Belfast Telegraph

Michael Dunlop and I don't get on but we'll make top team, says Alastair Seeley

 

By Deric Henderson

Alastair Seeley has spoken for the first time about his fierce North West 200 rivalry with Michael Dunlop, claiming the pair never speak to each other nor exchange handshakes, even when sharing the winners' podium.

They are now team-mates after Dunlop signed a deal with Hector and Philip Neill's Moneymore-based TAS Tyco BMW team to ride one of their Superbikes.

It is an unexpected and intriguing coming together by two of the sport's greatest riders and will inevitably sharpen their competitive edge when they go head to head in front of thousands of fans on the north coast in just over six weeks.

It is an open secret that there is little love lost between Seeley (38), who holds the record of 21 victories at the North West, and Dunlop (29), a 15-times winner at the Isle of Man TT.

Seeley, who is racing this weekend at the opening round of the British Superstock Championship at Donington Park, confirmed: "I'm not sure why we've never seen eye to eye."

Dunlop, who earlier this month left the Hawk Racing team, has already admitted his relationship with the Tyco team in the past has not always been cordial.

But it's going to be fascinating to see how he gets on with Seeley when sharing space in the North West paddock area.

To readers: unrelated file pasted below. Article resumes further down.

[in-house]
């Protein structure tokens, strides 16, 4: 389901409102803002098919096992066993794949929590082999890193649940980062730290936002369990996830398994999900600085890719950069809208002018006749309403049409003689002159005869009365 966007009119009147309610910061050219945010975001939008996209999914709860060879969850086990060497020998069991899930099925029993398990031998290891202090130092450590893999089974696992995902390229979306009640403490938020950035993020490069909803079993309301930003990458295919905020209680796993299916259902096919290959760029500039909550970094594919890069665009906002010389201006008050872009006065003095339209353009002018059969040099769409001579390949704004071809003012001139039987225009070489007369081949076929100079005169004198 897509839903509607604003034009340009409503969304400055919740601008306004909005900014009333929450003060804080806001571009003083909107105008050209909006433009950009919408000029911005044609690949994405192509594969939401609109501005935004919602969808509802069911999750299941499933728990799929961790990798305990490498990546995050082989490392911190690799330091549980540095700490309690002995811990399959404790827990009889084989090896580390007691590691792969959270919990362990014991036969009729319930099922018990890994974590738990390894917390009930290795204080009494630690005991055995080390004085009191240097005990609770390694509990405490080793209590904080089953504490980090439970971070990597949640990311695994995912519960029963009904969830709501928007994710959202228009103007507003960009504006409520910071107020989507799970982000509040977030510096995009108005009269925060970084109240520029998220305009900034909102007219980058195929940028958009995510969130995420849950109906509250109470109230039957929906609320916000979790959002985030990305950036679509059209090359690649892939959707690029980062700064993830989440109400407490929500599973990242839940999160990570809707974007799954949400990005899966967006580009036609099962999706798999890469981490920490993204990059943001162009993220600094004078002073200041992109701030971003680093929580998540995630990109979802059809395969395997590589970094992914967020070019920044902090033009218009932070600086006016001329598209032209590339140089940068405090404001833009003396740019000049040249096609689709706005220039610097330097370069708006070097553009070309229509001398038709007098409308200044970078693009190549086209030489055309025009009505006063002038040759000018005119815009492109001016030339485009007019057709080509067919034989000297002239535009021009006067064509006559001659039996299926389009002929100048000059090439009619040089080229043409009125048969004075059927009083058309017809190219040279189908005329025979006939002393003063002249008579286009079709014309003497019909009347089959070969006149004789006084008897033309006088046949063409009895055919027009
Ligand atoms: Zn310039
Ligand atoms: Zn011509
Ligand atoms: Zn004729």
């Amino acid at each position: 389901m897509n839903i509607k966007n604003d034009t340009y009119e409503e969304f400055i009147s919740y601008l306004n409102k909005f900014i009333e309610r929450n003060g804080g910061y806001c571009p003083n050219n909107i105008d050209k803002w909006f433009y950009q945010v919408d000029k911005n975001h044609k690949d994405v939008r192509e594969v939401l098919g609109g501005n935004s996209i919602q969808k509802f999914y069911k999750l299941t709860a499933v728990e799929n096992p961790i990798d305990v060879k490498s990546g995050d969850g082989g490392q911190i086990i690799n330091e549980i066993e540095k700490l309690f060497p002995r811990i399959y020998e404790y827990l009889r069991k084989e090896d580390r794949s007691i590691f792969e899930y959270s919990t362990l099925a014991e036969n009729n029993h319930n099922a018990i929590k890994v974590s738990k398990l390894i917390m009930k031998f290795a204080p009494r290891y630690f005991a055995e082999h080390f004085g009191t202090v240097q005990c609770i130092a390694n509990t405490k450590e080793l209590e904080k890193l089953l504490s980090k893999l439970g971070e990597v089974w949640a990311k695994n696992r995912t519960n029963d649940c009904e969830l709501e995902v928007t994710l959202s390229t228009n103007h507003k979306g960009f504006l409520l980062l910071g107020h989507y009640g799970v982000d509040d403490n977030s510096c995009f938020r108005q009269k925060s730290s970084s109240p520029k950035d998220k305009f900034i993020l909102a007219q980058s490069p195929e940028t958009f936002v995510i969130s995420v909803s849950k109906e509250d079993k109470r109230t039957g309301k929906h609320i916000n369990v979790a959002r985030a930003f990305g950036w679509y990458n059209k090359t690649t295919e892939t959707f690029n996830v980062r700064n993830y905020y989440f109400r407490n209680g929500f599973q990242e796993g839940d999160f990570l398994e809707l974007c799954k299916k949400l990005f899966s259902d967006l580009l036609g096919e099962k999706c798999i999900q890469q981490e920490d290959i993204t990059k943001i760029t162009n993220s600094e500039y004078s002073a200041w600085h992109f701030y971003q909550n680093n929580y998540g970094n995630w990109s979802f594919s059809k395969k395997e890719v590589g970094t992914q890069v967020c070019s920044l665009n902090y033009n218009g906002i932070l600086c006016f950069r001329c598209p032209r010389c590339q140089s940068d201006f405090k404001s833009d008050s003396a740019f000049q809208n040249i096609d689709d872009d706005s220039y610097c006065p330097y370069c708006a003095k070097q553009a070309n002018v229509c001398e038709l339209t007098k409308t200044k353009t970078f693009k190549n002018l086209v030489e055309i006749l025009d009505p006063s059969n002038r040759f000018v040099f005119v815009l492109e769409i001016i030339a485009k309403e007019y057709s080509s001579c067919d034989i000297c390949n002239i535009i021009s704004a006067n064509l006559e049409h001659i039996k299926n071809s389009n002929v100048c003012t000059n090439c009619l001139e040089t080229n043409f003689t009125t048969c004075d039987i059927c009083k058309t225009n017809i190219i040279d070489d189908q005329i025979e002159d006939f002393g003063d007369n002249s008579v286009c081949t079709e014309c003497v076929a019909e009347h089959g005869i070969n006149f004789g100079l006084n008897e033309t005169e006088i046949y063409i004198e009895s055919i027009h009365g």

Dunlop's late father Robert once held the record for North West wins (15) until Seeley took over two years ago. The Carrickfergus rider, who has pledged to keep going for as long as he can, is keen to play down any perceived tensions between him and his big rival from Ballymoney.

Long before the official announcement of his arrival, the rumour mill had been in overdrive about Dunlop's plans for the new season and all was confirmed before it went public when a friend texted Seeley to say: "I see you've got a new team mate."

Seeley said: "It is interesting and exciting to have somebody of that calibre in the team. It is good, and it means we are all under the same roof at the North West where we will have the same machinery.

"On race day, it is up to me to do a good job and hopefully keep him behind me. Yes, we are very competitive. I'm not sure why we have never seen eye to eye, but there have never been any altercations or anything done on the track to make it happen.

"Maybe it's how Michael approaches racing. We've never actually shaken hands, or spoke much, on the podium or anything. Probably it's because I'm there to win, and he's there to win.

"The competitiveness of the two of us makes it that we don't like to lose, and he's probably been on the receiving end more than myself.

"That's what makes this year so interesting and exciting for all the fans. We are on the same competitive machinery.

"The North West for me is all about approaching it in the same way I do every year. I've had many team mates over the years, and for me all I see is the same scenario. They are there to be beaten. They are another rival. The fact that it's Michael doesn't really make things any different. In other people's eyes it would."